The Chessie’s oily double coat is unique; real easy keepers, they require just occasional brushing and bathing.
The Chesapeake is a happy and intelligent breed whose courage, working ability and love of water mesh best with active, outdoor-loving families. His coat is short, but owners must brush and maintain it regularly, as both the outercoat and undercoat contain oils for protection in harsh conditions.
Depending on the size of your dog as an adult you are going to want to feed them a formula that will cater to their unique digestive needs through the various phases of their life. Many dog food companies have breed-specific formulas for small, medium, large and giant breeds.
The Chesapeake Bay Retriever is a large breed and has a lifespan of 11 to 13 years. What you feed your dog is an individual choice, but working with your veterinarian and/or breeder will be the best way to determine frequency of meals as a puppy and the best adult diet to increase his longevity. Clean, fresh water should be available at all times
It has a thick wooly undercoat for protection against the cold and a coarse and wavy outer coat. Their coat is short, but owners must brush and maintain it regularly, as both the outer coat and undercoat contain oils for protection in harsh conditions. Their strong nails should be trimmed regularly with a nail clipper or grinder to avoid overgrowth and cracking. Their pendulous ears should be checked regularly to avoid a buildup of wax and debris which can result in an infection. Teeth should be brushed regularly.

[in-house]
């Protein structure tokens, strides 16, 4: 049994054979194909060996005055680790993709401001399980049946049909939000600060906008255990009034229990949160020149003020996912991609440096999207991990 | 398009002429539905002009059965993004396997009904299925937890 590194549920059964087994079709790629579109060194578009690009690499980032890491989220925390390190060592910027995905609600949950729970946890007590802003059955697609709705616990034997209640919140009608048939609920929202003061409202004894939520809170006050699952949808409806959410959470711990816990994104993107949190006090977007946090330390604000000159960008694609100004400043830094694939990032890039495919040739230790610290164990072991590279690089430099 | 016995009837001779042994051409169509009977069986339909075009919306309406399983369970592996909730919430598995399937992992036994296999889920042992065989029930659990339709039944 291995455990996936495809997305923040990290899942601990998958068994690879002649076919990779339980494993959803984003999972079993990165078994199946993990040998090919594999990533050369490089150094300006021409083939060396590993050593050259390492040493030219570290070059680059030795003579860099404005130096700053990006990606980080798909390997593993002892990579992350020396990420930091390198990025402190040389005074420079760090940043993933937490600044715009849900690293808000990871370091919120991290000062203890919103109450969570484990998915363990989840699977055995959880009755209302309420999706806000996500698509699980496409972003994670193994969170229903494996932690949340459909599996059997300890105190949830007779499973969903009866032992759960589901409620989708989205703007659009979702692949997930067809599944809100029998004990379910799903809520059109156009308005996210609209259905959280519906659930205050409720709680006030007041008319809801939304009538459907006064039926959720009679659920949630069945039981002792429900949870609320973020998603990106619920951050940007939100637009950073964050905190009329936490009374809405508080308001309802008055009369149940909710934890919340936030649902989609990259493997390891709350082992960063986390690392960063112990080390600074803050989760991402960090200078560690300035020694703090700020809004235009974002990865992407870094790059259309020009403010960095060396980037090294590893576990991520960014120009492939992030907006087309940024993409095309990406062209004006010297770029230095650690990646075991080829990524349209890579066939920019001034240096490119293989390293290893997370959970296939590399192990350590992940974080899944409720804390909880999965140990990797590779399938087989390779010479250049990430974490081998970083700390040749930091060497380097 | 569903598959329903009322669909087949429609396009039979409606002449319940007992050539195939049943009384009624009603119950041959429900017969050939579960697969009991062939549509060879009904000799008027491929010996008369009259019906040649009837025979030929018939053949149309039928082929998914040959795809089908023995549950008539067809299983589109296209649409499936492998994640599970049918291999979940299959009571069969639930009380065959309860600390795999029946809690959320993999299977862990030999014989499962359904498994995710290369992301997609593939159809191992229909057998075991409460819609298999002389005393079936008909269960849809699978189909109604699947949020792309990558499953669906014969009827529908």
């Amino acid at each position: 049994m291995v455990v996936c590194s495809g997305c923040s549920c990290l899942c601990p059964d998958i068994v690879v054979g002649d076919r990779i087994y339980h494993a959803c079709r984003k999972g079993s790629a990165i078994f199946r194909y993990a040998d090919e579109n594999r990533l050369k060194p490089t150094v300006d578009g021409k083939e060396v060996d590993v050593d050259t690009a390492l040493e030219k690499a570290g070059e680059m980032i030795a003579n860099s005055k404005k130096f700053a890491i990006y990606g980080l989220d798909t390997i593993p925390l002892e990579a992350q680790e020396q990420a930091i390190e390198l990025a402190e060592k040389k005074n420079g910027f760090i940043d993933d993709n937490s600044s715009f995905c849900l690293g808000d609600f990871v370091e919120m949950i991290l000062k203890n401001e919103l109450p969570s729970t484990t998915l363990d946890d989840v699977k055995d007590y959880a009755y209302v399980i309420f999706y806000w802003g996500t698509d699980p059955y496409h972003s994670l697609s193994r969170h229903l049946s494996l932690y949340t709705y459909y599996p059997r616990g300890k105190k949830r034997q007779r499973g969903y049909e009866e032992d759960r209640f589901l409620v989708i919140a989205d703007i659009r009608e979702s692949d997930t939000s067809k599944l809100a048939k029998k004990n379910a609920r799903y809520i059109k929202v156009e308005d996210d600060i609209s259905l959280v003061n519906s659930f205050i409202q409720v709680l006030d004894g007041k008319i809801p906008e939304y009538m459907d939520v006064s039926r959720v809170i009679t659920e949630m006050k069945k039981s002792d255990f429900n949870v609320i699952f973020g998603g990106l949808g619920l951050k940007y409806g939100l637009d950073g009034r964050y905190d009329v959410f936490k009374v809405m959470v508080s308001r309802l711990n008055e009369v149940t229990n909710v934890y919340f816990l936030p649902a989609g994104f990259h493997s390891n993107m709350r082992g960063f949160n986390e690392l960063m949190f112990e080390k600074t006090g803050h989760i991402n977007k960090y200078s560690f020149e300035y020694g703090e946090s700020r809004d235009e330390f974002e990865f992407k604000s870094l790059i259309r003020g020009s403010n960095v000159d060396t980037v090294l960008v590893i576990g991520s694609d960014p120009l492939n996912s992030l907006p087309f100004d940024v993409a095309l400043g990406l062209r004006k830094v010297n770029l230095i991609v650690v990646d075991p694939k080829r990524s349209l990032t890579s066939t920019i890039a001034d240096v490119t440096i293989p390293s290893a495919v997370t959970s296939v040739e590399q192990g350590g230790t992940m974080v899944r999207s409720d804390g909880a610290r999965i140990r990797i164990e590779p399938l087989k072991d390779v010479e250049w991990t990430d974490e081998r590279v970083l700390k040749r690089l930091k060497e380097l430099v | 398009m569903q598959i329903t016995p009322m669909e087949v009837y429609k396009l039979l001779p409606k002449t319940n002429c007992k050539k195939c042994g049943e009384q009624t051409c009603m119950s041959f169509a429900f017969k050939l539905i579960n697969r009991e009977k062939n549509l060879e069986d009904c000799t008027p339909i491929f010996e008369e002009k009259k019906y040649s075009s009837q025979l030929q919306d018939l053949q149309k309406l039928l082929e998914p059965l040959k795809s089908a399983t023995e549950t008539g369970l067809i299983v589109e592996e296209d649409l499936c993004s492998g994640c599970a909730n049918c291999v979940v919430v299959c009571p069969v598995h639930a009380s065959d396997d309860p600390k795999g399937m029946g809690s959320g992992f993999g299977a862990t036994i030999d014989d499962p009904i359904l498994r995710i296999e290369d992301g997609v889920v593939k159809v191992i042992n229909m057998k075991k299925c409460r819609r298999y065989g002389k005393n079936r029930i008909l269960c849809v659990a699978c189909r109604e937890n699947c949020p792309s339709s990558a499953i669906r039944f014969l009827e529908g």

A very versatile breed, the Chesapeake can excel in a variety of activities, from hunting and field work to obedience, agility, therapy, and tracking. You can choose to participate in one or all of these and conformation as well. They love the water and are excellent markers with great birdiness and good noses. With basic and consistent training they are superb hunting companions. It is important to keep the Chesapeake's mind and body occupied. They are naturally active dogs and thrive on work. The advantage of owning a Chesapeake is that you need not settle for one activity with your dog. Solid command training with house rules firmly established form the foundation of whatever you and your Chesapeake enjoy doing together. Basic training is strongly recommended for all Chesapeakes, whether yours is to be a gun dog, show dog, or family pet. Training should begin with puppy classes, which provide socialization as well as the foundations for command training. Obedience class should be fun for both you and the pup and should continue until your Chesapeake is mature. Training must be continued at home and obedience commands incorporated into your daily life. The breed is big, bold, and active—good manners are necessary to help your Chesapeake fit well into family life.
Chesapeake Bay Retriever &HEALTH
If you do not have a regular veterinarian, now is the time to select one. Choose a vet that you are comfortable talking to as well as someone you can trust to help you make health decisions for your new puppy. You should feel free to ask your veterinarian for references, just as you did when searching for a reputable breeder. Your veterinarian will evaluate the vaccination and parasite control information provided by the breeder and formulate a continuing program tailor-made to your situation and health concerns specific to your region. The vet will conduct a physical exam to be sure that you are starting off with a healthy puppy. Your puppy's breeder should freely furnish information regarding the health status of the parents of the puppies.
As in most large breeds, hip dysplasia is a health concern in the Chesapeake. Orthopedic Foundation for Animals (OFA) and PennHip are two groups who use radiographs (X-rays) to evaluate the conformation of dogs' hips. The possibility of inherited eye problems is minimized by examinations by certified veterinarian ophthalmologists. Genetic testing of breeding stock should also be done for Progressive Rod-Cone Degeneration (PRCD), which is the most common form of Progressive Retinal Atrophy (PRA) in the Chesapeake.